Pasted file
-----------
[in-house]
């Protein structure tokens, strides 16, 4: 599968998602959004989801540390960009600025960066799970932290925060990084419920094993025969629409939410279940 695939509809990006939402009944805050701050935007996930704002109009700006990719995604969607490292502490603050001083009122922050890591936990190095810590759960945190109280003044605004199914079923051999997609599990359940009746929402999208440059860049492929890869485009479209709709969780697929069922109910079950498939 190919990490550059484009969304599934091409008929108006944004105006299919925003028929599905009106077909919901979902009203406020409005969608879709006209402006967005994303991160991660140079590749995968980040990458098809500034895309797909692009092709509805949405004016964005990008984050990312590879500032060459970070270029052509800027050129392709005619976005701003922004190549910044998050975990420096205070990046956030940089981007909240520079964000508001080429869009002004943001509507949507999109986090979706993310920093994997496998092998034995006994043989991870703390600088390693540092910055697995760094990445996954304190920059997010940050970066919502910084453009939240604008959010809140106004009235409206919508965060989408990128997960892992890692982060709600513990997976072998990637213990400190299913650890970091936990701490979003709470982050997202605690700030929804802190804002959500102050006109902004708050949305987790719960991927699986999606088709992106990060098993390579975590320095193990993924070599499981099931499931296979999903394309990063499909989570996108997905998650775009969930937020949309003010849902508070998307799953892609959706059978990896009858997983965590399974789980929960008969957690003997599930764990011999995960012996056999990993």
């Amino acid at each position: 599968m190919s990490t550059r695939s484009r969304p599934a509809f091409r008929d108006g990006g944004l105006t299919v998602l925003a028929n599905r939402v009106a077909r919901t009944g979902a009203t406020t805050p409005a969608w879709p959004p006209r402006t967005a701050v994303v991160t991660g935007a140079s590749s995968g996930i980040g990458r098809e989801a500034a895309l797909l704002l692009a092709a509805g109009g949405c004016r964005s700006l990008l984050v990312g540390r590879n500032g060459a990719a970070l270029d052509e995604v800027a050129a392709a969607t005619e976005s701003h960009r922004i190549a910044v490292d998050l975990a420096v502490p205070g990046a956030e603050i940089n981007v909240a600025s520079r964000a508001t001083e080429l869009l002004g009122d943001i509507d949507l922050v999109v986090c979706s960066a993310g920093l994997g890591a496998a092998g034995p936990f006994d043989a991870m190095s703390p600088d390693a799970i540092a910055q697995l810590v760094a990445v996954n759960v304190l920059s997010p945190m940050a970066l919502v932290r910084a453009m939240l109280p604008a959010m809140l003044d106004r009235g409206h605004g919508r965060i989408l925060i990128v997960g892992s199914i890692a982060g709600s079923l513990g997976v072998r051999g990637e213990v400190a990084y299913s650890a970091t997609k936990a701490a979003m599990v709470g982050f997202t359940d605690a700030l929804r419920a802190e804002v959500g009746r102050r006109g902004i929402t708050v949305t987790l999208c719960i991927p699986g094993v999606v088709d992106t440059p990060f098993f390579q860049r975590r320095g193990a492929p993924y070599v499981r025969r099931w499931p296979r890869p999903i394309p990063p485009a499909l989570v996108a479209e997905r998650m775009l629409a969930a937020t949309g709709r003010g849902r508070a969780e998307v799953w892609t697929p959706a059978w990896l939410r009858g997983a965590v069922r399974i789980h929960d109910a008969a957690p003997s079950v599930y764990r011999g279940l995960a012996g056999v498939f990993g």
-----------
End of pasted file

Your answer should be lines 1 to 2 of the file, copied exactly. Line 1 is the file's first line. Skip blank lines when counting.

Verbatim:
[in-house]
């Protein structure tokens, strides 16, 4: 599968998602959004989801540390960009600025960066799970932290925060990084419920094993025969629409939410279940 695939509809990006939402009944805050701050935007996930704002109009700006990719995604969607490292502490603050001083009122922050890591936990190095810590759960945190109280003044605004199914079923051999997609599990359940009746929402999208440059860049492929890869485009479209709709969780697929069922109910079950498939 190919990490550059484009969304599934091409008929108006944004105006299919925003028929599905009106077909919901979902009203406020409005969608879709006209402006967005994303991160991660140079590749995968980040990458098809500034895309797909692009092709509805949405004016964005990008984050990312590879500032060459970070270029052509800027050129392709005619976005701003922004190549910044998050975990420096205070990046956030940089981007909240520079964000508001080429869009002004943001509507949507999109986090979706993310920093994997496998092998034995006994043989991870703390600088390693540092910055697995760094990445996954304190920059997010940050970066919502910084453009939240604008959010809140106004009235409206919508965060989408990128997960892992890692982060709600513990997976072998990637213990400190299913650890970091936990701490979003709470982050997202605690700030929804802190804002959500102050006109902004708050949305987790719960991927699986999606088709992106990060098993390579975590320095193990993924070599499981099931499931296979999903394309990063499909989570996108997905998650775009969930937020949309003010849902508070998307799953892609959706059978990896009858997983965590399974789980929960008969957690003997599930764990011999995960012996056999990993």